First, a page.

A frequent concern about shooting to a heavily-compressed digital format—something the DV Rebel often finds herself doing—is the degree to which the footage will be “color correctable.” Will the shots fall apart when subjected to software color grading? Or will you be able to work with the footage as fluidly as you tweak your raw stills in Lightroom?
It’s a valid concern. The movies that the current crop of HDSLRs shoot are highly compressed. This compression is perceptual, meaning that it takes advantage of visually similar colors and shapes, and represents those regions with less accuracy than the detailed and varied parts of the image. This makes perfect sense, but often in color grading one seeks to enhance color contrasts—to make a face pop off a similarly-colored background for example—and so you may well create high contrasts between colors that were once nearly identical, and as such were given short shrift by the camera’s compression.
You might have noticed a similar phenomenon in audio. An low-bit-rate MP3 that sounds decent enough can suddently sound awful after even a tiny amount of EQ. Another case of perceptual compression limiting your options.
While you will never find as much data and detail in your HDSLR video as you do in that same camera’s raw stills, the H.264 movies created by the Canon 7D, 5D and 1D Mark IV will withstand some massaging in post. Here are some tips (similar to those found in greater detail in The DV Rebel’s Guide) to help you get the best results.
- Shoot flat. If you read Flatten your 5D, you know that I am a proponent of setting up a “flat” Picture Style using the camera’s built-in controls. The same settings I specced out for the 5D Mark II apply to the 7D and 1D Mark IV as well, although with the 7D I’m less likely to use Highlight Tone Priority, as this setting can increase shadow noise, and the 7D is not as noise-free as the other Canon HDSLRs.
- Chose WB wisely. Use a white balance preset that gives you as nuetral an image as possible. Shooting with an incorrect white balance reduces your dynamic range, because you wind up with an image that’s prematurely blown-out in one color channel, dark and noisy in others.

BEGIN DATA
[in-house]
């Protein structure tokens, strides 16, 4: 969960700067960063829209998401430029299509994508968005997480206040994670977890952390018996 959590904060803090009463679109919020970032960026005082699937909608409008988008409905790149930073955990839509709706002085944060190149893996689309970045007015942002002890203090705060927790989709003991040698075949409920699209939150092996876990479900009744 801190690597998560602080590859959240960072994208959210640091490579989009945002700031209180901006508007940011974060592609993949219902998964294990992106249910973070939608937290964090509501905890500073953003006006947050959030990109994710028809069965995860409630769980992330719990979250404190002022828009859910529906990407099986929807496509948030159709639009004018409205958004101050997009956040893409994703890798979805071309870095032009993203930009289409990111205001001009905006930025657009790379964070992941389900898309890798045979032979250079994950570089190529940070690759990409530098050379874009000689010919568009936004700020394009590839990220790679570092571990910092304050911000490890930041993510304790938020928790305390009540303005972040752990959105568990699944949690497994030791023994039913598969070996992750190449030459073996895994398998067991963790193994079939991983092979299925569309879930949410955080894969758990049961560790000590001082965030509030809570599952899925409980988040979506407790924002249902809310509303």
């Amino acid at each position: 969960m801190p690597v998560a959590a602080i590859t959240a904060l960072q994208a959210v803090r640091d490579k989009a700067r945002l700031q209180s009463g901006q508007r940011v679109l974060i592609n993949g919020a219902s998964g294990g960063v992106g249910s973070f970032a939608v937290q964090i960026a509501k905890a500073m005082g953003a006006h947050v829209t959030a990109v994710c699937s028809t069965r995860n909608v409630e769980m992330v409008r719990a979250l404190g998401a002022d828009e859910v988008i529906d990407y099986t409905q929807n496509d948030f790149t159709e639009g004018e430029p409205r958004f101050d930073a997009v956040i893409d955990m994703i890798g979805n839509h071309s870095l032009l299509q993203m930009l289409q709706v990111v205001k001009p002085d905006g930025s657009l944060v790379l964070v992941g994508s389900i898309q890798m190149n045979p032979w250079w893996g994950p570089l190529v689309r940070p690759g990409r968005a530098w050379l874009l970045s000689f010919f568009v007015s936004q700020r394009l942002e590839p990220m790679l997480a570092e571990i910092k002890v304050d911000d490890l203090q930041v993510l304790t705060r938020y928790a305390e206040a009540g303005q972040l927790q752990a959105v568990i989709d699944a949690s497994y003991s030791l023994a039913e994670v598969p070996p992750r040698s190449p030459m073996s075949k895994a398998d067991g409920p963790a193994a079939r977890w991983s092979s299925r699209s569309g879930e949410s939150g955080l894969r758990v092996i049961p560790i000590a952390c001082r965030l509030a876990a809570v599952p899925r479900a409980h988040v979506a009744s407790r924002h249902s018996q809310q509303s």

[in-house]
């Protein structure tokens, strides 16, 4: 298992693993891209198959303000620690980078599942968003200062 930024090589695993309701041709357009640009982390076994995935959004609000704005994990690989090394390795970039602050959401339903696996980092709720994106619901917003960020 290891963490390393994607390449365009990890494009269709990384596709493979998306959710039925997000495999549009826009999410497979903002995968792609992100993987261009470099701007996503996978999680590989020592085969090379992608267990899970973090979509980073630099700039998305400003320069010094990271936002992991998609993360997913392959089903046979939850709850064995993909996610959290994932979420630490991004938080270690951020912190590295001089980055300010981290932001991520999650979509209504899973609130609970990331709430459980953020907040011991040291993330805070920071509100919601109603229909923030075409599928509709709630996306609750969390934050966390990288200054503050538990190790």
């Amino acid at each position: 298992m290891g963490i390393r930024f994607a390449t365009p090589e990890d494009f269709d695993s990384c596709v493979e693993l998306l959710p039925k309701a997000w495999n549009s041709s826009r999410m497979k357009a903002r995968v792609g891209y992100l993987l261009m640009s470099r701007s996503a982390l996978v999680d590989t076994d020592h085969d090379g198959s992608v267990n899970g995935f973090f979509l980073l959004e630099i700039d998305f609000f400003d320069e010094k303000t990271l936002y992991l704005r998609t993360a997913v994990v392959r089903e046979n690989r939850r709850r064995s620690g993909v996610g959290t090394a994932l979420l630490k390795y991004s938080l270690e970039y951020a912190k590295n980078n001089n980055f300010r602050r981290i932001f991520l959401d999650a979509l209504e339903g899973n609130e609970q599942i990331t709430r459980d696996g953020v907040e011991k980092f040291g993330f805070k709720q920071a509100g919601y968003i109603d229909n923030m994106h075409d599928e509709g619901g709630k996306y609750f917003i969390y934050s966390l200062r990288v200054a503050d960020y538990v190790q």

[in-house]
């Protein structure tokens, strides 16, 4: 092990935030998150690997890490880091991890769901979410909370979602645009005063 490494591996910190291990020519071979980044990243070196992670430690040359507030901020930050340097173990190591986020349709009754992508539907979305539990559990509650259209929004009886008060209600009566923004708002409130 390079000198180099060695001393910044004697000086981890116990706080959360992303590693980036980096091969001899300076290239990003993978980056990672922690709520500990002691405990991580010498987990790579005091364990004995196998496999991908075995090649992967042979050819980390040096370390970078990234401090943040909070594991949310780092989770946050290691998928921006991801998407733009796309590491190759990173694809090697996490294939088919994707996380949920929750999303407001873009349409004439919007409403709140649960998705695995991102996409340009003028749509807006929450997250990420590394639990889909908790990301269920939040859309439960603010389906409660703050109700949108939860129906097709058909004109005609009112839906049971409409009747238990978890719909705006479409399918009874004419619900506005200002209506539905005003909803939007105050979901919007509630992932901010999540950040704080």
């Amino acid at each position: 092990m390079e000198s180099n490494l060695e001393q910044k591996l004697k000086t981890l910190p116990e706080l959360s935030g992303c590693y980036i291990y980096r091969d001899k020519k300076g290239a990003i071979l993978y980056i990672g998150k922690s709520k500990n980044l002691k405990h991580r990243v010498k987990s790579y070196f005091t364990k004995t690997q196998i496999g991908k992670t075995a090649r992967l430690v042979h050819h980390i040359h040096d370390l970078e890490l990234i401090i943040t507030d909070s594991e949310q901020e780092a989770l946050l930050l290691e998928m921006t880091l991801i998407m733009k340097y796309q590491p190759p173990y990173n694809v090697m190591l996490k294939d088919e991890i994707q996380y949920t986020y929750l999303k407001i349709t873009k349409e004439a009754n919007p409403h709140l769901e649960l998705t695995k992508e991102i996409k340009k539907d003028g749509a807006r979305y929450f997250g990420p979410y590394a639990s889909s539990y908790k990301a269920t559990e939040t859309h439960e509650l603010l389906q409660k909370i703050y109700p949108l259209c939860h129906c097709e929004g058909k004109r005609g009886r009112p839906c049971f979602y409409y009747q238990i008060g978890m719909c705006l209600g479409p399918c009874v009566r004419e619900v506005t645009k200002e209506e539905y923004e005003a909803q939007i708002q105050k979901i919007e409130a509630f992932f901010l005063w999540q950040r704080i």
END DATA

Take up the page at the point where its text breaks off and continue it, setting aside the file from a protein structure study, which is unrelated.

- Expose to the right. Make the brightest image you can without clipping something important. A rule-of-thumb considered gospel by many photographers, but our reasoning is a bit different. Yes, we, like the stills guys, wish to avoid excess noise in the shadows, but that’s not our main concern. Remember that term perceptual compression. Dark areas of an image get less bits. If you underexpose, you’ll have to brighten the image in color correction, and you’ll reveal all kinds of nastiness the camera thought you’d never see.
- Do denoise. It doesn’t really matter what denoising software you use, but use it. When you carefully and subtly denoise your footage, you rebuild your pixels anew, which is especially nice when you follow the next tip:
- Work at high bit-depths. If you start with an 8-bit image and do a gentle de-noise, you’re blending pixels values together to create new colors. Although there’s no such thing as something for nothing, doing this at a higher bit-depth means those new colors have massivly more gradations than the original image. Your subsequent color work will hold up much better.
- Sharpen last. Your flat Picture Style removed the camera’s built-in sharpening. Add your own at the very last step. The amount you use will vary depending on the output medium, so test test test.
By folllowing these guidelines you can make good-looking shots even better with color correction. But what about a shot that isn’t so great to start with? Turns out there’s hope. Below is a 7D shot that I grabbed in an uncontrolled situation. In my haste, I underexposed, and used the “cloudy” white balance when I probably should have used tungsten. But with a little denoising, careful analysis of the colors in the image, and a Colorista Power Mask, I was able to rescue this shot.
Yes, you can color correct your HDSLR footage, and you should. Color correction can make a good shot great, and in a pinch, put an unusable shot back in the game.